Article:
Whether you do landscape photography, or you’re a street photographer, there will be times where you are capturing a scene that isn’t exactly perfect. This is where a Neutral Density or ND filter comes into play.
If you are that photographer who wants to remove the people from the scene, then read this first. Stay with us here if you want to know when, where and how to use an ND filter.
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What Are ND Filters
A Neutral Density or ND filter is a piece of glass that reduces the amount of light hitting your sensor or film plane. They sit in front of your lens and come in three different types, in three different styles.
A normal ND filter has a coating that covers all of the glass or plastic element that you photograph through. The best ND filter affects everything in your scene.
To use them, you place them between the light source and your digital sensor or film plane. This could mean clipping one in between your digital camera body and lens, or on the front of your lens.
Using an ND filter is easy, you just attach it and shoot. Knowing when to use them is the tricky part. Let’s look at an example.
How To Use a ND Filter
Let’s say you are photographing a lighthouse, with the sea in the background. Your camera settings could be something like this: ISO 100, Shutter Speed 1/1000 of second and an Aperture of f/8.
The scene is well exposed, but the waves in the background are a little distracting. We want to smooth them out. And to smooth them out, we need to turn the scene into a long exposure.
This will record the scene over a period of seconds, stopping our camera from freezing the movement of the water.
We need a shutter speed of 15 ” (seconds), so we change the shutter speed on our camera. Except now, we have added 14 stops of light into our scene, meaning it is now just a white, blank image.
For a correct exposure, we need to take out 14 stops of light using the other settings.
The ISO is at its lowest, so that won’t help. The shutter speed or f-stop can go from f/8 to f/11, f/11 to f/16 and f/16 to f/22. That is only three stops until we reach our maximum (four if you can go to f/32 or ISO 50). So what about the other 11 stops?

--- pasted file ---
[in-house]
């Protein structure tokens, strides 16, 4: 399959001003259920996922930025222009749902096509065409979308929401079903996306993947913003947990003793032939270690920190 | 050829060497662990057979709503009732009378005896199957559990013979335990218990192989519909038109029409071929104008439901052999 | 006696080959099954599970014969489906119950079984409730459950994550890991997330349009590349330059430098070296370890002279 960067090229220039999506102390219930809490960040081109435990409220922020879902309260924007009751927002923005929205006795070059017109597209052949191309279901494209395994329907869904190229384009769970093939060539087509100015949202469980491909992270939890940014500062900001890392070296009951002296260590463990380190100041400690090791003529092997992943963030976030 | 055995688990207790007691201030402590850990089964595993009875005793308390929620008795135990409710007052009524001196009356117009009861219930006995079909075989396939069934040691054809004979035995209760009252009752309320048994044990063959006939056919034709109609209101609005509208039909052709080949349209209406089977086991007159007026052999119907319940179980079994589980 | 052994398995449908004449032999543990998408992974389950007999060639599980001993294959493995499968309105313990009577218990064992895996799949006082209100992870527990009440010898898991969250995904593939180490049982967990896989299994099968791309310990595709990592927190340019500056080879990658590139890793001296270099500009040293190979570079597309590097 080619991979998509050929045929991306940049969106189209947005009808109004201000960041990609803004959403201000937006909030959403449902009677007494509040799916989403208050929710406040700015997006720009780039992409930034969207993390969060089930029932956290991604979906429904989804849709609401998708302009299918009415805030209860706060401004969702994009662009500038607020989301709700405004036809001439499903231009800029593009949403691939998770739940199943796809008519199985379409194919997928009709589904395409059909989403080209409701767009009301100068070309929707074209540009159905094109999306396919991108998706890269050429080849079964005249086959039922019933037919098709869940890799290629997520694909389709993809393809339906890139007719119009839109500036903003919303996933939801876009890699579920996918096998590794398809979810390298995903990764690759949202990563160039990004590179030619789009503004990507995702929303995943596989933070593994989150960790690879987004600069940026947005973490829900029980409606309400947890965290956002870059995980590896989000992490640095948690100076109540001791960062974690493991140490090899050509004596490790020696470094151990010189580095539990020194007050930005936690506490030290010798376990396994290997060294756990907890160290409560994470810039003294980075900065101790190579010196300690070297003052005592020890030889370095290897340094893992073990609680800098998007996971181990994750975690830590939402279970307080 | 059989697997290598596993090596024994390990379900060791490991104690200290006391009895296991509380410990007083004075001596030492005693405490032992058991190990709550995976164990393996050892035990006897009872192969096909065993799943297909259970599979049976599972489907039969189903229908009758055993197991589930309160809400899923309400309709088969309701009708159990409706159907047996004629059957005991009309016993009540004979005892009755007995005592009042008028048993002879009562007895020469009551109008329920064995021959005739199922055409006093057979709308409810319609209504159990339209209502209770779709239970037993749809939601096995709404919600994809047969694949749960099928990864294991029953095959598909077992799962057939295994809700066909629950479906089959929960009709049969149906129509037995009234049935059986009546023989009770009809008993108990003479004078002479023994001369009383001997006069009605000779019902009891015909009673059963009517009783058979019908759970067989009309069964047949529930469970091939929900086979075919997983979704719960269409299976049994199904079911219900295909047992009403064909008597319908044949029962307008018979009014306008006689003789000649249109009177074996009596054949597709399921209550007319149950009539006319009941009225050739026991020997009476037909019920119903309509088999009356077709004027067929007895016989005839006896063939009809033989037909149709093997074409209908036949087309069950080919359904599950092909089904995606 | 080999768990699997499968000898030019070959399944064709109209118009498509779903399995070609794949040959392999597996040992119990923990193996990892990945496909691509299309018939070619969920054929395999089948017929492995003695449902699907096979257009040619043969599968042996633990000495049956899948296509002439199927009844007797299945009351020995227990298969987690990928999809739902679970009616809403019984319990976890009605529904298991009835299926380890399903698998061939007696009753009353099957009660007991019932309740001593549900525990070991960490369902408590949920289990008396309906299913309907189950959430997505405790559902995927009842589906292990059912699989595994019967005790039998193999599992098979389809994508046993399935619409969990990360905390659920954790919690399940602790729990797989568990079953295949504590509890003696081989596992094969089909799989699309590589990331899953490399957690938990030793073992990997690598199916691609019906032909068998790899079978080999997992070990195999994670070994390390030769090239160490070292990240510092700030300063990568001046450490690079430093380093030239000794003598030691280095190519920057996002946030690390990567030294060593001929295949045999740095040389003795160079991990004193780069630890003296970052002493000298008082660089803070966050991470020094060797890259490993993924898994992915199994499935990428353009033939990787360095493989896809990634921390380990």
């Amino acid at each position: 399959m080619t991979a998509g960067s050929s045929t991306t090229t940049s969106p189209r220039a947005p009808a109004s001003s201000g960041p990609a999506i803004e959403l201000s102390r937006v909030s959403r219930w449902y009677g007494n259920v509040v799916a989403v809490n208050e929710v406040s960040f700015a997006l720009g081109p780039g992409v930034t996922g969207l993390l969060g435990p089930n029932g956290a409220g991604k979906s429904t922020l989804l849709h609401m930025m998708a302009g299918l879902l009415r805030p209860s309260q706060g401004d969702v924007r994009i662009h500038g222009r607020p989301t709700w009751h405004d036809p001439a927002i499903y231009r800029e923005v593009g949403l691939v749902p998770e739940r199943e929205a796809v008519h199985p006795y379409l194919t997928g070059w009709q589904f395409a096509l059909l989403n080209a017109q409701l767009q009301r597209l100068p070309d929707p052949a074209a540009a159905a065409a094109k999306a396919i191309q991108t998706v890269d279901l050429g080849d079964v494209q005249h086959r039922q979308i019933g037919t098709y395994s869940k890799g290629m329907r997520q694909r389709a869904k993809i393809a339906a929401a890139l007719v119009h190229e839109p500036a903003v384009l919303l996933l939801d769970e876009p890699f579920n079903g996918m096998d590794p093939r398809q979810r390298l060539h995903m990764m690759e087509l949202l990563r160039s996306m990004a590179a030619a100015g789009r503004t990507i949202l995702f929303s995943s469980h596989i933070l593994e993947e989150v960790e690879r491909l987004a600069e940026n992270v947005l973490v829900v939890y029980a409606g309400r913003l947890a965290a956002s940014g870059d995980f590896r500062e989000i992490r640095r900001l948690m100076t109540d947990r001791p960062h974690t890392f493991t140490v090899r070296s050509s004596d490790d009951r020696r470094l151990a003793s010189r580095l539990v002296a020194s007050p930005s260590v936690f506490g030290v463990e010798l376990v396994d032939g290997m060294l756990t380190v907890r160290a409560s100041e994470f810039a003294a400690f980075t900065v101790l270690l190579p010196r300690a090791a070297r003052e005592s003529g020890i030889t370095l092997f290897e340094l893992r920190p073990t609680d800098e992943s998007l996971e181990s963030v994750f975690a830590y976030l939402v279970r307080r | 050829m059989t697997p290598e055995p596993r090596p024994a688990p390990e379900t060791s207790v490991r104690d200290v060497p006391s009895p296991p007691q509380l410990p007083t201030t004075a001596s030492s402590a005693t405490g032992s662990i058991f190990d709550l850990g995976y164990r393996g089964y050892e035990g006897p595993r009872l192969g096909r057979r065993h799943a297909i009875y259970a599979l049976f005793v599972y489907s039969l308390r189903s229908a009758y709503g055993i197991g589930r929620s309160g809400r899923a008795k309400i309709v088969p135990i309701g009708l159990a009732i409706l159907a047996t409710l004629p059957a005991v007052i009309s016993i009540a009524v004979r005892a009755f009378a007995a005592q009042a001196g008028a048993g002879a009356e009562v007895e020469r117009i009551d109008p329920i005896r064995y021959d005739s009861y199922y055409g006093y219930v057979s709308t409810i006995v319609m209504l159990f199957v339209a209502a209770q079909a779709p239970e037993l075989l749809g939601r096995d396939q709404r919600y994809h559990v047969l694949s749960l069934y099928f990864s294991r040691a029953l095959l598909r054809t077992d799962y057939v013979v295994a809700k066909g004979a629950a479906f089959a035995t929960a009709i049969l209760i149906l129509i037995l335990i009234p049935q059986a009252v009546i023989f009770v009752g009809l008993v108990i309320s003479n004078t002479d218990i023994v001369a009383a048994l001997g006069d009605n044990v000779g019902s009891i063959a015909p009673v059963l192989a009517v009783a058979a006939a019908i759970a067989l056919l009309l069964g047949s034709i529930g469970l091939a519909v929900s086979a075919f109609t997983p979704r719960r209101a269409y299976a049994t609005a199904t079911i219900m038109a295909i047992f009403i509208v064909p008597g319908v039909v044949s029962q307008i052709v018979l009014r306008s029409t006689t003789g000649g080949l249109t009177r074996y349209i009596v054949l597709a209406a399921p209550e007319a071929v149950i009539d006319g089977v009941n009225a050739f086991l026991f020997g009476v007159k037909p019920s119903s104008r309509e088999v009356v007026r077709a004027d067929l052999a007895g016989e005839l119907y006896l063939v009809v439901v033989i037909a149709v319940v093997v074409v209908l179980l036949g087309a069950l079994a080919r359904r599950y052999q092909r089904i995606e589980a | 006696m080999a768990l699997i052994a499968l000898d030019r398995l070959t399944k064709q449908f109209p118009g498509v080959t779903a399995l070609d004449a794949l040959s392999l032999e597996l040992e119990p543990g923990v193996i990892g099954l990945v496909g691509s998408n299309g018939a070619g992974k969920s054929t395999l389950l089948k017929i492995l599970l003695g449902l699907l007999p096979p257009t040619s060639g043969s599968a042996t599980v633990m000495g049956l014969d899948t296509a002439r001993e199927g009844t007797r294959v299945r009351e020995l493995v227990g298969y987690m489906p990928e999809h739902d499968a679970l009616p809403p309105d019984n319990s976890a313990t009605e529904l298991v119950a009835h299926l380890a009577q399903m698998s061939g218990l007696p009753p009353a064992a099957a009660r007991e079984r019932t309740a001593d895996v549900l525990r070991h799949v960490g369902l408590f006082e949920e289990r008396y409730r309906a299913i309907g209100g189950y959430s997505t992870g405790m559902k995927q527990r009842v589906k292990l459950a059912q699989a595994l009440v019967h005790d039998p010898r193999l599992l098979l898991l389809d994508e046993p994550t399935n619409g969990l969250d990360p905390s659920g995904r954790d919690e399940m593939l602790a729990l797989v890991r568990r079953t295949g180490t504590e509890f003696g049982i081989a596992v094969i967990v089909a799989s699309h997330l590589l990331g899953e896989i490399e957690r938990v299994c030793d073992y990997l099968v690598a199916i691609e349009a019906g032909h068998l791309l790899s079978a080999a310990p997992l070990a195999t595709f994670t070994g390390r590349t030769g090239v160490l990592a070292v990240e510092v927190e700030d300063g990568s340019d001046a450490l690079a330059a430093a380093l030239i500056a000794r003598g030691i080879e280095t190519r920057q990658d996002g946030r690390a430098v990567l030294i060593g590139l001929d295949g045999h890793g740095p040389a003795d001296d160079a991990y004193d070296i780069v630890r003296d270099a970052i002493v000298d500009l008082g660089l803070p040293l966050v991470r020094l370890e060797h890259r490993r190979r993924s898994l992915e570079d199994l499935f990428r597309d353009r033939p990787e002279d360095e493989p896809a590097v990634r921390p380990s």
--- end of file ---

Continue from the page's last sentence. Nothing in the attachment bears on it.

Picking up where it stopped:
The best ND filters come in many different strengths, and they compensate against this abundance of light. For this purpose, we need a 10 Stop ND filter. We can’t get exactly 11 stops, so the extra stop will have to be corrected using editing software.
Our light has been brought back down to a usable strength.
What Are Variable ND Filters
A variable neutral density filter or variable ND filter is a filter made from two separate pieces of glass. These two pieces of glass are polarised. One is linear, the other, circular.
You twist the ND filter to offset the polarisation. Polarized at a 90-degree angle, the filter lets in zero light. at 0 degrees it lets in 100% light.
Having polarizing filters such as these means you do not need 10 seperate filters as all of them are present in one handy system.
However, we do not recommend these as they are incredibly expensive. They also introduce artifacts into the out of focus areas and you will find you will not need this many ND filters.
When to Use a Graduated Neutral Density Filter
A graduated ND filter is slightly different from a ND filter, but the idea stays the same. The graduated part comes in as these are filters with a 50% ND coating.
They start halfway up, and gradually get stronger, reaching full ND filter at around two-thirds of the way up.
A graduated ND filter is for darkening a specific part of the image, not the whole scene. Skies are the main use, as the sky can be 3+stops lighter than the well-lit ground underneath it. Here, you darken the sky and not the ground.
They are graduated to make the transition from ground to sky a lot smoother. If it wasn’t graduated, the separation line would be very obvious, ruining a perfectly good image.
They can be rotated if the lightest element is in the bottom half of the frame.
Likewise, if only the top third of the image is too bright, the filters can be moved up or down to compensate. They come in the same strengths as the ND filters.
What Are the Different Styles of ND Filters
- Slide-In. The slide-in version of the ND filter requires an adapter or filter holder. This fits or screws on to the front of your lens, and once attached, you can slide the glass into it.
- Screw-On. The screw on version is threaded, which allows you to screw it on to the front of the camera lens.
- Clip-In. There are types of ND filter that sit in your camera body, just in front of your mirror. These are preferable, as they do not refract light like the others could.
What Are ND Filter Strengths
These filters come in all different strengths, for all different sorts of situations. When we talk about strength, we think in terms of stops. A 2-stop ND filter stops twice as much light as a 1-stop filter.